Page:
By immolating Puruṣa, the primordial Being, the gods break the uncontrolled expansion of its vitality, and transform it into the articulated order of life and the universe.
The same article cites verse 6 as particularly significant: « With sacrifice the gods sacrificed sacrifice, these were the first ordinances « ix
What a strange formula! « With the sacrifice, the gods sacrificed the sacrifice. »
This verse presents itself as an enigma, it is an incentive to research.
Man is the sacrifice. The gods sacrifice Man, and in doing so they « sacrifice the sacrifice. »
What is the meaning of this?
This formulation is irresistibly reminiscent of another divine sacrifice, which happened more than two thousand years after the Rig Veda was composed, — the sacrifice of Jesus Christ, « the Son of Man », in order to save Man.
The similarity of the sacrificial structures suggests the hypothesis of a trans-historical permanence of a trans-cultural « myth » or « paradigm », establishing a sacrificial link between God and Man.
However, it is also interesting to underline that this sacrificial structure (in the Veda and in Christian sacrifice), is the exact opposite to the one represented by the sacrifice that the Biblical God asked Abraham to perform with his son Isaac.
Let’s continue with verses 11, 12, 13, 14
« When they had dismembered the Man, how did they distribute the shares? What happened to his mouth, what happened to his arms? His thighs, his feet, what name do they get?
His mouth became Brāhman, the Warrior was the product of his arms, his thighs were the Artisan, his feet were born the Servant.
The moon was born from his consciousness, from his gaze the sun was born, from his mouth Indra at Agni, from his breath the wind was born.
The air came out of his belly button, from his head the sky moved, from his feet the earth, from his ear the orients. Thus were the worlds settled. »
Through the magic of metaphors, we seem to move from the Indus Valley to the Nile Valley. These verses of the Rig Veda evoke formulas from the Book of the Dead. The dismemberment of Man is reminiscent of the dismemberment of Osiris.
Plutarch reports that after Osiris’ murder by his brother Seth, the latter tore Osiris’ body into fourteen pieces and dispersed them. « His heart was in Athribis, his neck in Letopolis, his spine in Busiris, his head in Memphis and Abydos. And Plutarch concluded: « Osiris rose again as king and judge of the dead. He bears the title of Lord of the Underworld, Lord of Eternity, Sovereign of the Dead. »
The sacrifice of Puruṣa, the killing and dismemberment of Osiris, the crucifixion of Christ and the communion of his Body and Blood, share a deep structural analogy.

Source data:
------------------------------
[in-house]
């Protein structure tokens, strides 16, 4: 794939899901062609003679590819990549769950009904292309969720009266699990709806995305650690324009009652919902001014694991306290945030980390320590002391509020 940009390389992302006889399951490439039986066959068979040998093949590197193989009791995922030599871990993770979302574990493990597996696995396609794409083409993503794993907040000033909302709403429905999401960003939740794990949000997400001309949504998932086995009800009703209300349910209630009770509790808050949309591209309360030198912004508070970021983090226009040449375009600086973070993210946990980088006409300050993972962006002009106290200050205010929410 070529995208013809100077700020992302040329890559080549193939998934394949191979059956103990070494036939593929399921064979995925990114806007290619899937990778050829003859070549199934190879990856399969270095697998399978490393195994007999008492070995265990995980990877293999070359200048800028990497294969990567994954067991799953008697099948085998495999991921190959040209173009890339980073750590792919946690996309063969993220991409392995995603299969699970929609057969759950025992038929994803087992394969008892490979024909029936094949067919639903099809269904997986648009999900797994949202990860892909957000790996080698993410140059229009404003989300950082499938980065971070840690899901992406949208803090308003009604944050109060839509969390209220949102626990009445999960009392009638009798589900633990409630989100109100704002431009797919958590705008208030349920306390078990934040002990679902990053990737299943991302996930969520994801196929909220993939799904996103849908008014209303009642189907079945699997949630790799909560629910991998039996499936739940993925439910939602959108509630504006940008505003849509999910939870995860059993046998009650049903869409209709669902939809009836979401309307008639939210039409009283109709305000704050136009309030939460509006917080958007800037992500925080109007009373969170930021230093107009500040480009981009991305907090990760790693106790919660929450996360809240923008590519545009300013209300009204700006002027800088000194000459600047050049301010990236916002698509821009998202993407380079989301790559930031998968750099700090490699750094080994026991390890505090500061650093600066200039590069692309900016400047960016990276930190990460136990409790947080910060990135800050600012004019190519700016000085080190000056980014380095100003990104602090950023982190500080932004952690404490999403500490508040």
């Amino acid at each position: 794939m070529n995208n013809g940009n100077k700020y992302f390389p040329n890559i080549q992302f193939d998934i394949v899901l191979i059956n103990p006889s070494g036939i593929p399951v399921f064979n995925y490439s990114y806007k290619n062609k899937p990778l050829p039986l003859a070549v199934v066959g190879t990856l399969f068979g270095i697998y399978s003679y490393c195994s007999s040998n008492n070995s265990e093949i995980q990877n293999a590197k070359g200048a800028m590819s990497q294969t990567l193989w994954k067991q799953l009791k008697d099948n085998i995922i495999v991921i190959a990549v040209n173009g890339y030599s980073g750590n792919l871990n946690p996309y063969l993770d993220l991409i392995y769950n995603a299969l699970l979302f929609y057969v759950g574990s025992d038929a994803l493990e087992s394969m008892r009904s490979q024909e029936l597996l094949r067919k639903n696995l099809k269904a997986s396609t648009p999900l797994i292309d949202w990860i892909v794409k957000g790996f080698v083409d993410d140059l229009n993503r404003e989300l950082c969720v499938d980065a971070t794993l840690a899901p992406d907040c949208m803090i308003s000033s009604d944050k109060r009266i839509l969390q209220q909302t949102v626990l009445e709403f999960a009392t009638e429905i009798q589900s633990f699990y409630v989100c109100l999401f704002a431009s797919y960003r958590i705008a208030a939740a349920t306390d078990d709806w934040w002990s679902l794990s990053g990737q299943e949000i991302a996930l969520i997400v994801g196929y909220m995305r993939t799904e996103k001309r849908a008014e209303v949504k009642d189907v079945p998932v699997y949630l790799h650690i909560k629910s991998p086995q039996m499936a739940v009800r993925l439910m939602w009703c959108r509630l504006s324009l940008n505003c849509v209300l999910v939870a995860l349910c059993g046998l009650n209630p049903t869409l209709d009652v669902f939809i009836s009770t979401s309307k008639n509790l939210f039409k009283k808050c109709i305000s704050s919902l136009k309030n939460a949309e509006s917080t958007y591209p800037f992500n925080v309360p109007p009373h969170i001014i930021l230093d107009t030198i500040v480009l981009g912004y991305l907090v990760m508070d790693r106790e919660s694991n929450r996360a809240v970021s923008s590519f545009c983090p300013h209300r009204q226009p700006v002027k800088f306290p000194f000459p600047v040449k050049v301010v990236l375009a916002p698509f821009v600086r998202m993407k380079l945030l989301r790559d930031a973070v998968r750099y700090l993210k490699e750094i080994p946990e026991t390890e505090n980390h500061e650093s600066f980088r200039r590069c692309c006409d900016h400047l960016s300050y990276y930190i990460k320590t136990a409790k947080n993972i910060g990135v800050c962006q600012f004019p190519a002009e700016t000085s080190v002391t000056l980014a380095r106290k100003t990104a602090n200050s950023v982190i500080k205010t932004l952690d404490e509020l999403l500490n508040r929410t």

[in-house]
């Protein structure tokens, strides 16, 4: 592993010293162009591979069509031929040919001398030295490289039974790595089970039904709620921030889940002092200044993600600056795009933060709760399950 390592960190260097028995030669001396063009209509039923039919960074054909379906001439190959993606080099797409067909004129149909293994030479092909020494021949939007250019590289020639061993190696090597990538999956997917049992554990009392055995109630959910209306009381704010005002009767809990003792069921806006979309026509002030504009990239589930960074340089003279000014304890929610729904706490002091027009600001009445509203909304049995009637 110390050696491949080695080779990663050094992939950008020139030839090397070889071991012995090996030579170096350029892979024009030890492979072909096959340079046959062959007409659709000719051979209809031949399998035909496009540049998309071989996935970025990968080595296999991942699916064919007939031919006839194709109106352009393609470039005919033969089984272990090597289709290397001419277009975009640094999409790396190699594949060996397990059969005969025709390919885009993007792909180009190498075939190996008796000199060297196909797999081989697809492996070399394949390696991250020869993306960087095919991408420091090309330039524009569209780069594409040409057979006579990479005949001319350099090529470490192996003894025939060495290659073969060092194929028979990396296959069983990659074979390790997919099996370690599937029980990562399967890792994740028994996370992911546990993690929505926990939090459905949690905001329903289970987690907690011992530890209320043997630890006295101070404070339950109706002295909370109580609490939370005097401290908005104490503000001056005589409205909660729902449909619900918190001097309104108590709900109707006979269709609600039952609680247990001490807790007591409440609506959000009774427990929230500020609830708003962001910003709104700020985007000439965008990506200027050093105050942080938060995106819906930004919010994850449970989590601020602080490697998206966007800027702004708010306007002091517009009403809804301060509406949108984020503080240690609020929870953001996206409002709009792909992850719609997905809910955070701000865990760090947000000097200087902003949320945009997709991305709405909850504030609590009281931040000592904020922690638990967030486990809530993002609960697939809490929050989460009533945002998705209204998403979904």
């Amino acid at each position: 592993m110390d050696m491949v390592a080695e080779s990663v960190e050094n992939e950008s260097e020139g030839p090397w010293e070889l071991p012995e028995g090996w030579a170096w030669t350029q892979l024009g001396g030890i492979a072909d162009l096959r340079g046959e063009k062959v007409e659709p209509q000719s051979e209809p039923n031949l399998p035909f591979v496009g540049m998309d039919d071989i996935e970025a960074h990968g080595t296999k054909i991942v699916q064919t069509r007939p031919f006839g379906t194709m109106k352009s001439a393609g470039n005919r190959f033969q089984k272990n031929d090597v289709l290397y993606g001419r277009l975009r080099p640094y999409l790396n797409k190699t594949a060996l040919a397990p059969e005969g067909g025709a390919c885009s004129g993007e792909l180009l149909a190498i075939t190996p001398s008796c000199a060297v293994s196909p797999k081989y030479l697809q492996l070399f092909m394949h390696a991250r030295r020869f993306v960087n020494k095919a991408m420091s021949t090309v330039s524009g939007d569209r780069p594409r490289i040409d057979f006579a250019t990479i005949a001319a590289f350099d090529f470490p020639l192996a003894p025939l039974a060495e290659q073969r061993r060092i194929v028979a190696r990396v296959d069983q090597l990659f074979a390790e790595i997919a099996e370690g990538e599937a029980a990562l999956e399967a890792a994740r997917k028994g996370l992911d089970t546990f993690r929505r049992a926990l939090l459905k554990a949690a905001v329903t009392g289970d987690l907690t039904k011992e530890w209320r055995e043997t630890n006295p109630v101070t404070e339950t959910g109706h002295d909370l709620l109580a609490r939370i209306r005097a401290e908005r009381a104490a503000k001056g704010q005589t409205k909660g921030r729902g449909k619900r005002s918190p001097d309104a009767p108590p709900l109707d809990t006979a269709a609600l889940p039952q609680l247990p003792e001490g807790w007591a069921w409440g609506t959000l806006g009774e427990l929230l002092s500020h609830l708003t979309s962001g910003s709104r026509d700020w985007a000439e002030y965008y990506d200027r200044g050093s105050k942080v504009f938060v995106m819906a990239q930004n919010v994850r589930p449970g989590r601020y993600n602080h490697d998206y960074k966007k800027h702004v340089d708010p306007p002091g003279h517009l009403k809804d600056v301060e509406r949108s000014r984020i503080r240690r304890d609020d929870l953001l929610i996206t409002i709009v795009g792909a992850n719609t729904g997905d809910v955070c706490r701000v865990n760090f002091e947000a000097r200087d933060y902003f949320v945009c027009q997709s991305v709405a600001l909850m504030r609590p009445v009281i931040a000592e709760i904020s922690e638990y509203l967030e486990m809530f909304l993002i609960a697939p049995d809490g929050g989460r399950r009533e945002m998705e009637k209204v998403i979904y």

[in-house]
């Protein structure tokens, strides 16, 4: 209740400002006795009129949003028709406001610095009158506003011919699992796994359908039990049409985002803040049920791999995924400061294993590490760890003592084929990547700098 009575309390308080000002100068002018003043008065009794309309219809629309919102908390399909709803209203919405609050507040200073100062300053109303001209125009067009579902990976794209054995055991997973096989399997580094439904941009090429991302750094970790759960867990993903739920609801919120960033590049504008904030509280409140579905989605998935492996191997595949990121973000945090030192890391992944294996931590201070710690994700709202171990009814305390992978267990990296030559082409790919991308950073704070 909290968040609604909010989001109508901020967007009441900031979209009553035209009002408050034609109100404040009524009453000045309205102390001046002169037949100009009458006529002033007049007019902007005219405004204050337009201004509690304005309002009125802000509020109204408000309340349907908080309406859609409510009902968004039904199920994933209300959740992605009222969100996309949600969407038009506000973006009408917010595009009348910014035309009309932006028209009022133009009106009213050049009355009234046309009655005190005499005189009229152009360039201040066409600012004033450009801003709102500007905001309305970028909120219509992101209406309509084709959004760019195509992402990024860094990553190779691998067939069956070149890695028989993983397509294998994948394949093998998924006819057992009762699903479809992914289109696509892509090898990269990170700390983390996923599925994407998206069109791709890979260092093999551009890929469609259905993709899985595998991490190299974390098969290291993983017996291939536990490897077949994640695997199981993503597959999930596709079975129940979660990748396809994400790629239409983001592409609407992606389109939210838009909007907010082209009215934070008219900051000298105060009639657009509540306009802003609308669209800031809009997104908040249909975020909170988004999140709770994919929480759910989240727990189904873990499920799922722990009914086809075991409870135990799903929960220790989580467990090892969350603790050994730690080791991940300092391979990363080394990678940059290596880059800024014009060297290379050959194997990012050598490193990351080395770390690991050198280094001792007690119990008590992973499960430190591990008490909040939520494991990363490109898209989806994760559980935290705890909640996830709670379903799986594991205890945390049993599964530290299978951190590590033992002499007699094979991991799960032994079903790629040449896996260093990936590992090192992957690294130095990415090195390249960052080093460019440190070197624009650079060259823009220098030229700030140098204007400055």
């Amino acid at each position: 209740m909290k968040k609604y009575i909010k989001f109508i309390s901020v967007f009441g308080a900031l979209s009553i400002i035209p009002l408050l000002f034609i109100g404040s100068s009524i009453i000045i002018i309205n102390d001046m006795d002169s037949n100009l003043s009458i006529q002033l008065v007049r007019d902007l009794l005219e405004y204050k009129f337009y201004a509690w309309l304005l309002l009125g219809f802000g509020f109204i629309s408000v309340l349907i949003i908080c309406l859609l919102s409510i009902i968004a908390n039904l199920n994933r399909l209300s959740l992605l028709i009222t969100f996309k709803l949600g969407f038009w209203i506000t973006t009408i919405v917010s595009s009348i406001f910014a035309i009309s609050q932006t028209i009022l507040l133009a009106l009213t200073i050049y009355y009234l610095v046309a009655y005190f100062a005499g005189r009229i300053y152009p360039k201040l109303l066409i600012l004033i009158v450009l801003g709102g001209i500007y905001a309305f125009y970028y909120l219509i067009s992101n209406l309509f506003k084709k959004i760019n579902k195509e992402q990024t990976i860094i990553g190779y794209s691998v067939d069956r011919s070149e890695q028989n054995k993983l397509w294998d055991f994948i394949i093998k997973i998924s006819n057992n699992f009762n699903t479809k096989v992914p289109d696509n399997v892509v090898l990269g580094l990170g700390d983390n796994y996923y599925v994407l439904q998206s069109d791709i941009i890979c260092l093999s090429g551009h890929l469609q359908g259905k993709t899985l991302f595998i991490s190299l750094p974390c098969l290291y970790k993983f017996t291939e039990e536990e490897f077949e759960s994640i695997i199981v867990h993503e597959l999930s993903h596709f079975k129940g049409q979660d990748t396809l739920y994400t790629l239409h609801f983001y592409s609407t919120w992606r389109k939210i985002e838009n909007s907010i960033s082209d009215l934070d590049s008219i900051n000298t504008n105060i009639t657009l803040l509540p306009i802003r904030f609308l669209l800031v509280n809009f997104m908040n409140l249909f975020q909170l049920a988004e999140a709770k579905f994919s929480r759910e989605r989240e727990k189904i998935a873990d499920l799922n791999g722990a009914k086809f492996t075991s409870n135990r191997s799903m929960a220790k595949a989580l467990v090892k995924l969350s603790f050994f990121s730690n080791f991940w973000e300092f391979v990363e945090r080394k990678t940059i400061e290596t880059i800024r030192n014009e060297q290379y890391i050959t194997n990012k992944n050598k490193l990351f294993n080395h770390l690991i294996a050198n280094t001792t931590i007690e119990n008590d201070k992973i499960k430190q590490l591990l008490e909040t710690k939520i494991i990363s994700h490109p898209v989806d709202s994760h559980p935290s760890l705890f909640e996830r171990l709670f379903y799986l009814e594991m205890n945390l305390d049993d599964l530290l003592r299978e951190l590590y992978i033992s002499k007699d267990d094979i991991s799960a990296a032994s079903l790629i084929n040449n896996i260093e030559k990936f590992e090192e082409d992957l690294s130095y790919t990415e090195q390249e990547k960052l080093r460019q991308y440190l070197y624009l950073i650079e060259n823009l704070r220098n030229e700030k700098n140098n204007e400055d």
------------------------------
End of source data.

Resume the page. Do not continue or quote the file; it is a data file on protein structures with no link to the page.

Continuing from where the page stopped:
It is the idea of a God, primordial, supreme, sacrificed and then dismembered. In India, Egypt and Israel, God is sacrificed on the altar or on the cross, and its « dismemberment » allows universal communion.
iA. Langlois. RV Lecture IV, Section VIII, Hymn V: « 1. Pourousha a mille têtes, mille yeux, mille pieds. Il a pétri la terre de ses dix doigts, et en a formé une boule, au-dessus de laquelle il domine. 2. Pourousha, maître de l’immortalité, fort de la nourriture qu’il prend, a formé ce qui est, ce qui fut, ce qui sera. »
iiWilson comments: « As one with all creatures, Purusha or Viraj may be said to have a thousand, or thousands of heads, eyes, etc., a thousand being put for an infinite number. »
iiiWilson explains in a footnote: « Mahídhara gives the same explanation as Sáyaņa, but adds that it may also mean that the human soul, extending from the navel, takes up its abode in the heart — a doctrine to be found in the Upanishad. Hence Colebrooke renders it ‘stands in the human breast’; compare Burnouf’s version, ‘il occupe dans le corps de l’homme une cavité haute de dix doigts qu’il dépasse encore.’ All, however, that seems intended is that the supreme soul, having animated the universe, is moreover present in man, either in a minute form or of definite dimensions, a doctrine taught in the Upanishads and by the Vedántists. »
ivWilson adds here in a note: « Literally, ‘since he rises beyond by food.’ This may well admit of different explanations. Colebrook has ‘he is that which grows by nourishment’. Muir, ‘that which expands by nourishment.’ Burnouf has, ‘Car c’est lui qui par la nourriture (que prennent les créatures) sort (de l’état de cause) pour se développer (dans le monde)’; which follows Sáyaņa rather closely. Sáyaņa explains annena as práņinám bhogyenánnena nimittabhútena, and lower down adds, ‘Inasmuch as he assumes the condition of the world in order that sentient beings may enjoy the fruit of their acts (práņinám karmaphalabhogáya), that is not his true nature.’ The notion is that the supreme spirit, which in its own state is inert and undiscernible, becomes the visible world, that living beings may reap the fruit of their acts; and inasmuch as they may thereby acquire moksha, or final liberation, the supreme spirit is the lord or distributer of immortality. The word anna, ‘food’, which constitutes the chief difficulty here, is used in the Upanishads in a very vague and mystical sense; see, for example, the Muņḍaka, I. 8 [where it is translated ‘matter’ by Max Müller, Sacred Books of the East, vol. XV, p.28]. »
v In French : « 1. L’Homme a mille têtes. Il a mille yeux, mille pieds. Couvrant la terre de part en part, il la dépasse encore de dix doigts. 2. L’Homme n’est autre que cet univers, ce qui est passé, ce qui est à venir. Et il est le maître du domaine immortel parce qu’il croît au-delà de la nourriture. «
viAccording to Sáyaņa, the sacrifice here was imaginary, or mental (mánasam).
viiWilson notes: « Sadhya, meaning ‘competent to create’, i.e. Prajápati and the rest ».
viii Cf. Essays on Transformation, Revolution and Permanence in the History of Religions (S. Shaked, D. Shulman, G.G. Stroumsa)
ix Cf. Essays on Transformation, Revolution and Permanence in the History of Religions (S. Shaked, D. Shulman, G.G. Stroumsa)